3 Books Every Plotter Should Read Before NaNoWriMo / by Julie Hopkins

3 Writing Books Every Plotter Should Read Before NaNoWriMo

October is here! That means it’s time for carving pumpkins, raking leaves and #NaNoWriMoPrep!

We are less than one month away from November, aka National Novel Writing Month, a time when writers around the world put pen to paper (or fingers to laptops) to write 50,000 words in 30 days! (If you haven’t heard of this, go to nanowrimo.org and create your novel. It’s the best.)

With such an audacious goal, some writers find it helpful to have a strategy that works for them. The two approaches I hear all the time are “Pantsing” or “Plotting”.

Pantsing is starting with an idea (or maybe just a word or image) and crafting your story on the fly, or writing by the seat of your pants if you will. This approach is exciting because you get to run alongside your protagonist as your story unfolds, chapter by chapter, sentence by sentence, word by word. If this is you, stop by my blog this Thursday and check out my blog post for 3 books every Pantser should read before NaNoWriMo.

Plotting is when writers make an outline of some kind before venturing into their fictional world. This approach is great because you don’t have to think about what happens next. You already know. Take that Writer’s Block.

 

If you’re a Plotter, here are three books that will help you get from zero to 50,000 in 30 days.

 

Story Engineering: Mastering the 6 Core Competencies of Successful Writing

By Larry Brooks

Short Version: Read Chapter 5 on Story Structure. Then go back read all of it. This book was a game-changer for me.

 Long Version: Story Engineering is by far, the most helpful, informative and straightforward take on plotting a novel. The premise of this book is that all widely successful novels and movies adhere to specific guidelines, regardless of genre. He systematically points out the similarities in these stories through what he calls his “6 core competencies”: concept, character, theme, story structure, scene execution and writing voice.

The part that made the biggest impact on my writing was the section on structure. Brooks’ book demonstrates how all great stories follow a certain structure. Then he lays out that structure in detail for you to use in your novel. If you’re skeptical, he includes numerous examples of best-selling books and big-hit films to backup his theory. Plus, he shows you how to follow the structure while still unleashing your creativity.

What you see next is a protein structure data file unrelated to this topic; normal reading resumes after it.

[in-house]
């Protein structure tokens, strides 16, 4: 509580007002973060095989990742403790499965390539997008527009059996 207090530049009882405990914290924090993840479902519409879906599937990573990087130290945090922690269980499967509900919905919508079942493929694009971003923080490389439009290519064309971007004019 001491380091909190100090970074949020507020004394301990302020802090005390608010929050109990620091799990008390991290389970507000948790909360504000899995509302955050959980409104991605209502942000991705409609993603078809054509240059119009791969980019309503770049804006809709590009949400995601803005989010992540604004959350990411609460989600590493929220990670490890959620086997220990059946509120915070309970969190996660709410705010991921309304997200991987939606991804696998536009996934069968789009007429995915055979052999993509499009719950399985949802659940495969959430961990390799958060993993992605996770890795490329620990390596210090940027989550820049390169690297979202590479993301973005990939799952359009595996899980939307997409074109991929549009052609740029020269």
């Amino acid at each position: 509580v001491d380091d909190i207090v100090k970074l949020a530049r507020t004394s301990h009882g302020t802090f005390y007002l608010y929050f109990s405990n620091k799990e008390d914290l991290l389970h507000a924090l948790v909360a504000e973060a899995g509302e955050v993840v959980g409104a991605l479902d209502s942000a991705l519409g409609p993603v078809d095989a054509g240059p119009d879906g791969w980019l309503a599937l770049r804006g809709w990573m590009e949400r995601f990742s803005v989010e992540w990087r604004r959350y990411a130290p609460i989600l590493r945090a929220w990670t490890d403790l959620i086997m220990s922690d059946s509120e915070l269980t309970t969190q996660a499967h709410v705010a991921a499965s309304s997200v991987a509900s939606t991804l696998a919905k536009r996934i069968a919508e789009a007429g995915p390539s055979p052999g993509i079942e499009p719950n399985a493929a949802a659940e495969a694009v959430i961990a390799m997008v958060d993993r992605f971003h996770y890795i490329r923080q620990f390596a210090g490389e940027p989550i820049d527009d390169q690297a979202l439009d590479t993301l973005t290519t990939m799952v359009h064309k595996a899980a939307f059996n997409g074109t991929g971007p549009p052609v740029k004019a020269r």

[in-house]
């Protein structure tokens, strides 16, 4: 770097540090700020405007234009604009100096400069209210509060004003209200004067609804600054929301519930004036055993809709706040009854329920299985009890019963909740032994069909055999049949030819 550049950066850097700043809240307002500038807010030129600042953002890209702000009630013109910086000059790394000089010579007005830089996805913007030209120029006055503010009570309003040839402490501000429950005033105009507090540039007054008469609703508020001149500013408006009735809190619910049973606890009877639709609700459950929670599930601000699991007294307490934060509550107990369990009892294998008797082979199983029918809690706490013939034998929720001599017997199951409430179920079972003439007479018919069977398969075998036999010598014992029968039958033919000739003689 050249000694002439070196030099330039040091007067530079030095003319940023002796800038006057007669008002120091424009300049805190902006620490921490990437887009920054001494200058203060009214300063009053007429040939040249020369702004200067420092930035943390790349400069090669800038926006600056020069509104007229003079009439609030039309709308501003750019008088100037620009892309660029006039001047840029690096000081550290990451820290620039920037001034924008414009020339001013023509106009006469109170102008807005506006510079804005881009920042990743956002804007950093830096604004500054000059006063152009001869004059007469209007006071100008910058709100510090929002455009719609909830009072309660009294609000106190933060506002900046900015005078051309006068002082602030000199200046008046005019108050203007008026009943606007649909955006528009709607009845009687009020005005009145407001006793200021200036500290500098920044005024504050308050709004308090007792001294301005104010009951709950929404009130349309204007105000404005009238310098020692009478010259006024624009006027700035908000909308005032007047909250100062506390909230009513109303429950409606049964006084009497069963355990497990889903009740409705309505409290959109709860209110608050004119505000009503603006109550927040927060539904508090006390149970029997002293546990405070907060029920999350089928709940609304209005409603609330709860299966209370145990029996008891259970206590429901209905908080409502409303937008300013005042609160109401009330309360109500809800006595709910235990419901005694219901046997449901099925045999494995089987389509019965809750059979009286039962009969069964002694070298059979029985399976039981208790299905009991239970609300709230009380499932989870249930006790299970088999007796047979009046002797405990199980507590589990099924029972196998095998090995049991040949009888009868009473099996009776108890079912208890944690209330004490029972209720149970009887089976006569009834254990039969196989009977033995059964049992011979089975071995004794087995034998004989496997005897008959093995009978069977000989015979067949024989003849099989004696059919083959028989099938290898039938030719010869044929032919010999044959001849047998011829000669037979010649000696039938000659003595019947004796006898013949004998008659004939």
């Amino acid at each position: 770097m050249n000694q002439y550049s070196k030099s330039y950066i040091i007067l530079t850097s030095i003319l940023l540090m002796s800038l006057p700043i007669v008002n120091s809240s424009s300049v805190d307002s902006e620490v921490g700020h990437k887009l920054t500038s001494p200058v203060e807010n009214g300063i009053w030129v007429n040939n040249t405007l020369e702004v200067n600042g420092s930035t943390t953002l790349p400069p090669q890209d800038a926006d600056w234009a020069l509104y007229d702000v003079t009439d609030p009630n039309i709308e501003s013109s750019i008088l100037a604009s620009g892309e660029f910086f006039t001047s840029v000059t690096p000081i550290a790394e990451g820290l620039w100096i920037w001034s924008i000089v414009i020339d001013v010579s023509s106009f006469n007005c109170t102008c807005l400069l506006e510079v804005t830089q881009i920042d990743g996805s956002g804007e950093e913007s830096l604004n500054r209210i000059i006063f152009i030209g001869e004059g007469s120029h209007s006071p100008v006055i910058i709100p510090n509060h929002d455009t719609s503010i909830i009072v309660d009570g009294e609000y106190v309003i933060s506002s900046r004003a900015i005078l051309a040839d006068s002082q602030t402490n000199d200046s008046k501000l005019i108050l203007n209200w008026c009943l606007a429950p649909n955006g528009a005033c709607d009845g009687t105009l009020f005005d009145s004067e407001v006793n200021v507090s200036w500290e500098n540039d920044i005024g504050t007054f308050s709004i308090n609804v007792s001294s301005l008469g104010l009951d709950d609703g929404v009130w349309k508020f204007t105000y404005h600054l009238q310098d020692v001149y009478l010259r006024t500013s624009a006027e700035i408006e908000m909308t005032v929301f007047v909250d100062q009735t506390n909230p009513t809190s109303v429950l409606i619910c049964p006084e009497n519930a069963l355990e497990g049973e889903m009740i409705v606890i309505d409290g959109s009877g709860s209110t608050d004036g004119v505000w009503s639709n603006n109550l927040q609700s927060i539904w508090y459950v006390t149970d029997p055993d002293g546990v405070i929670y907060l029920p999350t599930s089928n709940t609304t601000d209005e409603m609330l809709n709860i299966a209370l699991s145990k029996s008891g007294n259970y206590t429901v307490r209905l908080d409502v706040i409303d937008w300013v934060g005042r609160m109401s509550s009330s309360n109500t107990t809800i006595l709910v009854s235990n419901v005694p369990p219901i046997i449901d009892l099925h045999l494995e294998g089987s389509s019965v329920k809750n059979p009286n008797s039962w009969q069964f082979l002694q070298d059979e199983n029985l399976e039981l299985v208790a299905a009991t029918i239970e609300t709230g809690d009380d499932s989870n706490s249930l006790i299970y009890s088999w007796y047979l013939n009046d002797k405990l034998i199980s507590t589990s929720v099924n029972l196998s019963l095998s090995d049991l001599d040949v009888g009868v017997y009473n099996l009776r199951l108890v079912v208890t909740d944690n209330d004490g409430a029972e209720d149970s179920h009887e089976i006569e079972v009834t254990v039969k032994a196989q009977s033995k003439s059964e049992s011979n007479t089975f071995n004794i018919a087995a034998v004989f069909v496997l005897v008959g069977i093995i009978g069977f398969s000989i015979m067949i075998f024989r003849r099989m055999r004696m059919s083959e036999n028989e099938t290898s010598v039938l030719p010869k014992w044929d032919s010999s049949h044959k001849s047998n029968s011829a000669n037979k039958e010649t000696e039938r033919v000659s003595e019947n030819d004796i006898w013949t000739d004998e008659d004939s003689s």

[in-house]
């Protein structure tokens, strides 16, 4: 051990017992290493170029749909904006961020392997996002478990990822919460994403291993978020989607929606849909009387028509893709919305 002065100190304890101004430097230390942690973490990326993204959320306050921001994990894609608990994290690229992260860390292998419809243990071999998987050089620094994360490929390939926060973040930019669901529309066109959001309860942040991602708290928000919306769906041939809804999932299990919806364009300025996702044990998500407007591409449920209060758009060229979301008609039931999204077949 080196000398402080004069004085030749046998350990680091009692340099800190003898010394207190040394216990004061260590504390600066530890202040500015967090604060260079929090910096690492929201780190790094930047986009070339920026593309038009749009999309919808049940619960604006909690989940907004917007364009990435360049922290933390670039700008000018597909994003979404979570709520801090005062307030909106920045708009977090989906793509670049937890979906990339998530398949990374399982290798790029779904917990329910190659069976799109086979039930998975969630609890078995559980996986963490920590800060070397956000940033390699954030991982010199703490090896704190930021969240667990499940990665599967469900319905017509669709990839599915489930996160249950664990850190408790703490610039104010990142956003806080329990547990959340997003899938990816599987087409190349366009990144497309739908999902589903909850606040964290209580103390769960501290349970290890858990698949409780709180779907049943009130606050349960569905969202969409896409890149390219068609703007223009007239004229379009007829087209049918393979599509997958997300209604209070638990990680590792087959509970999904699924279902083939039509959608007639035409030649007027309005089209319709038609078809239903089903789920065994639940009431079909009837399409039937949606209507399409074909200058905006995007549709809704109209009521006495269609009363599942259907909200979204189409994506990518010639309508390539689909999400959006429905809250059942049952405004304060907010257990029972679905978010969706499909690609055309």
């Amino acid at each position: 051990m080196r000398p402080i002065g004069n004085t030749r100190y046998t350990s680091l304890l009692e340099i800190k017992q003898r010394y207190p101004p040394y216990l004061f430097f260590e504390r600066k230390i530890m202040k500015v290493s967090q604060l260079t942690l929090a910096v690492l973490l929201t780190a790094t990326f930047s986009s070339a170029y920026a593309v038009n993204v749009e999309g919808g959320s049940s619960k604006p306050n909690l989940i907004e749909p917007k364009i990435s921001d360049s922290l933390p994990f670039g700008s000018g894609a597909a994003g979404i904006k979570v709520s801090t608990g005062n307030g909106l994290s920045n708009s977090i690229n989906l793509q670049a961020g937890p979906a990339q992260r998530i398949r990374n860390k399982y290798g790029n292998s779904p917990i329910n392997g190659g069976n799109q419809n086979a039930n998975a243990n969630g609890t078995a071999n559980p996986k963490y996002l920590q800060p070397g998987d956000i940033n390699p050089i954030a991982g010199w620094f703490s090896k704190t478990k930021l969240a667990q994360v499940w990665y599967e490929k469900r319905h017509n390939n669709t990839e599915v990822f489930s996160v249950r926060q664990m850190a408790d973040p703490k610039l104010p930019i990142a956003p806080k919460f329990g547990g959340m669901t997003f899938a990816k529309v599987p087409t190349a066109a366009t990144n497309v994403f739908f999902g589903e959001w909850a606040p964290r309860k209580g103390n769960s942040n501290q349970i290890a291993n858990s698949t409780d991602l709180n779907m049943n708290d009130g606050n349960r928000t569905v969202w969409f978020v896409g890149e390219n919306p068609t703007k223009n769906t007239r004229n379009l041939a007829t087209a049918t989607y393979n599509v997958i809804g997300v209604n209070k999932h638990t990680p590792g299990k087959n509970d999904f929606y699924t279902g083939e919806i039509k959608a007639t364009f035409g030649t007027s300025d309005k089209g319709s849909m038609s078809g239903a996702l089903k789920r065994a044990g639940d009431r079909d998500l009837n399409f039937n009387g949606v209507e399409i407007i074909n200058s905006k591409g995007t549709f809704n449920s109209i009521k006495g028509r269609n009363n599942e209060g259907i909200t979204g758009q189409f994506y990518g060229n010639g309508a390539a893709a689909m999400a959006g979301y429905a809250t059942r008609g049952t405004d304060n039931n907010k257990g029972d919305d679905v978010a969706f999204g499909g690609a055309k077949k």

Writing the Breakout Novel

By Donald Maass

Short Version: Read the sections on concept and theme. He offers no-nonsense advice on what kind of ideas engage readers and what ideas are just plain boring.

Long Version: Similar to Larry Brooks’ book, Donald Maass pinpoints the elusive qualities that separate mediocre books from the literary masterpieces. As a successful literary agent, Maass has experience working with hundreds of writers, getting their manuscripts polished and ready for publishing houses.

The section on concept is particularly helpful for plotters. He walks you through the process of coming up with a concept, gives reasons why it works or doesn’t work, then goes further by showing you how to make your concept new and fresh. He also highlights themes that readers are most drawn to. (Spoiler: forgiveness and sacrifice are a couple of these.)

 

90 Days to your Novel By Sarah Domet

 

Short Version: The outlining section about the note cards is freaking brilliant.

Long Version: Let’s be honest, that 90 day plan—ain’t nobody got time for that. This is NaNoWriMo. We have 30 days—and one of those days is Thanksgiving!

Skim this book. Take notes on some of the points that resonate with you and ditch the rest. That being said, there are a few hidden gems in this book that I use again and again. One of these is the note card outline idea. You make a note card for every scene. You write the setting, the characters in the scene, the main conflict of the scene and a summary of what happen in the scene. It streamlined my writing and helped me see what scenes I didn’t need before I spent four hours writing them. Sometimes, I tape them up all over my wall like a creepy serial killer.

What’s your NaNoWriMo strategy? Are you a pantser or plotter? Comment below! 

Thanks for reading! Don’t forget to enter the Indie Book Cover Designs NaNoWriMo Contest for a free book cover. Email Julie@indiebookcoverdesign.com with your name to enter.